March 11 (Bloomberg) -- The iShares MSCI Emerging Markets Index declined for a third day as a slump in commodities spurred a selloff in producers from Vale SA to OAO Gazprom. Russian bond yields surged to the highest level in 21 months.
The exchange-traded fund dropped 1.1 percent to $38.81 at 4 p.m. in New York. The MSCI Emerging Markets Index advanced 0.1 percent to 955.89. Russia’s Micex Index tumbled 2.3 percent, led by Gazprom, while bonds declined as the government canceled its fifth local-currency debt auction this year amid escalating tension in Crimea. Vale, the world’s largest iron-ore producer, decreased to an eight-month low in Sao Paulo.
Commodity companies led declines among the 10 industries in the measure for emerging-market stocks. Copper futures slumped to the lowest level since July 2010 amid concern Chinese demand will slow down, while West Texas Intermediate crude tumbled to a one-month low. Russia showed no signs of yielding in the Crimea standoff as Ukraine bolstered its defenses before its prime minister meets U.S. President Barack Obama tomorrow.
“More people are worried about growth in the emerging markets, given the weaker data we’ve seen from China and how that impacts commodity demand,” Jeff Papp, a senior analyst at Oberweis Asset Management Inc., which manages $1.1 billion in assets, said by phone from Lisle, Illinois. “And there’s probably some continued worries about everything that’s going on in Russia and how that doesn’t seem to be getting resolved.”
The premium investors demand to own emerging-market debt over U.S. Treasuries rose 0.01 percentage point to 313 basis points, according to JPMorgan Chase & Co.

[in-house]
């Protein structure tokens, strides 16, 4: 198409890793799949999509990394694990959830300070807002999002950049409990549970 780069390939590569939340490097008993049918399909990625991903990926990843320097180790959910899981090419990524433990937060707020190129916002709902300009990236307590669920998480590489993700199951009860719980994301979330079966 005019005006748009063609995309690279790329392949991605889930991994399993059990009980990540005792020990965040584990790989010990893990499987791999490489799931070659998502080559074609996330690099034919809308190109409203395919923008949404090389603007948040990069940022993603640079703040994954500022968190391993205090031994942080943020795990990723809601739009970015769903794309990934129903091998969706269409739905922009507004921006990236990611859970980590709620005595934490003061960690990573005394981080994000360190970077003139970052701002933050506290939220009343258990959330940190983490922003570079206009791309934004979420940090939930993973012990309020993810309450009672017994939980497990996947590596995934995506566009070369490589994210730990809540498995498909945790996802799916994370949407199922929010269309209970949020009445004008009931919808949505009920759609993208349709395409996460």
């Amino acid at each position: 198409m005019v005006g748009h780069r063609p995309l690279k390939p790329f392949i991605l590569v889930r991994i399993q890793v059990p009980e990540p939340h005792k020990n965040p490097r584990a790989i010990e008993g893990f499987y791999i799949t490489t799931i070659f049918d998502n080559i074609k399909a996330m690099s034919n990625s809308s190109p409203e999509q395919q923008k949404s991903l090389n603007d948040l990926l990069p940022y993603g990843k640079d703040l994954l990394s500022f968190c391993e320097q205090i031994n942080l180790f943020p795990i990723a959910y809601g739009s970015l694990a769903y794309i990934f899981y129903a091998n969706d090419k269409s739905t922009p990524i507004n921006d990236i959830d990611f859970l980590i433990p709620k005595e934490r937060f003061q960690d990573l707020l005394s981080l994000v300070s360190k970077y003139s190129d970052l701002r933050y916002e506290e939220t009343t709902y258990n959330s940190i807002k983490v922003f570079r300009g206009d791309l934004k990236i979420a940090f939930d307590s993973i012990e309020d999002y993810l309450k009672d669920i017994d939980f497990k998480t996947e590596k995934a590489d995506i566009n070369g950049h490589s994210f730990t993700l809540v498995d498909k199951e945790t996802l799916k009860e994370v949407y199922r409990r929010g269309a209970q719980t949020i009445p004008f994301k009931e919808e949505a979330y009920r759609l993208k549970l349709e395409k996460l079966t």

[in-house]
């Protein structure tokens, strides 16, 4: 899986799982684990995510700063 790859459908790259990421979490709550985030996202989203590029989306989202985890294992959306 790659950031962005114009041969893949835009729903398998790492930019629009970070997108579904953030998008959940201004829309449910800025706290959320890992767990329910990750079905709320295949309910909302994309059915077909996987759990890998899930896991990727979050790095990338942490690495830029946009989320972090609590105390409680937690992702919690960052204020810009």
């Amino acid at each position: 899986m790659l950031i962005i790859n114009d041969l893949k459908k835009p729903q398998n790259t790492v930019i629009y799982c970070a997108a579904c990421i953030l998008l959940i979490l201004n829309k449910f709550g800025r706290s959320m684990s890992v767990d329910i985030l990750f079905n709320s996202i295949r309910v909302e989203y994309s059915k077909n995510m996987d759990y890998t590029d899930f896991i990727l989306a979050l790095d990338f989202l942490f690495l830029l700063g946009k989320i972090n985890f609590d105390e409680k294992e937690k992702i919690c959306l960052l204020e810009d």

Brazil’s Ibovespa climbed from an eight-month low as a bigger-than-forecast increase in industrial production boosted the outlook for the economy. Vale slid for a third day.
The Micex Index dropped to the lowest in a week as Gazprom sank 2.4 percent. Ruble government bonds due February 2027 fell for a third day, lifting the yield 10 basis points to 8.96 percent, the highest since June 2012.
China’s CSI 300 Index rose as the yuan halted a two-day slide. China Vanke Co. paced gains for developers after the China Securities Journal reported its president bought one million shares in the secondary market. The benchmark money-market rate slid on speculation the central bank’s yuan sales aimed at curbing exchange-rate gains have increased the amount of cash in the financial system.
Egypt’s benchmark EGX 30 Index rallied 1.7 percent after Morgan Stanley raised the nation’s shares to the equivalent of neutral because of improvement in earnings revisions.
To contact the editors responsible for this story: Tal Barak Harif at email@example.com Rita Nazareth, Stephen Kirkland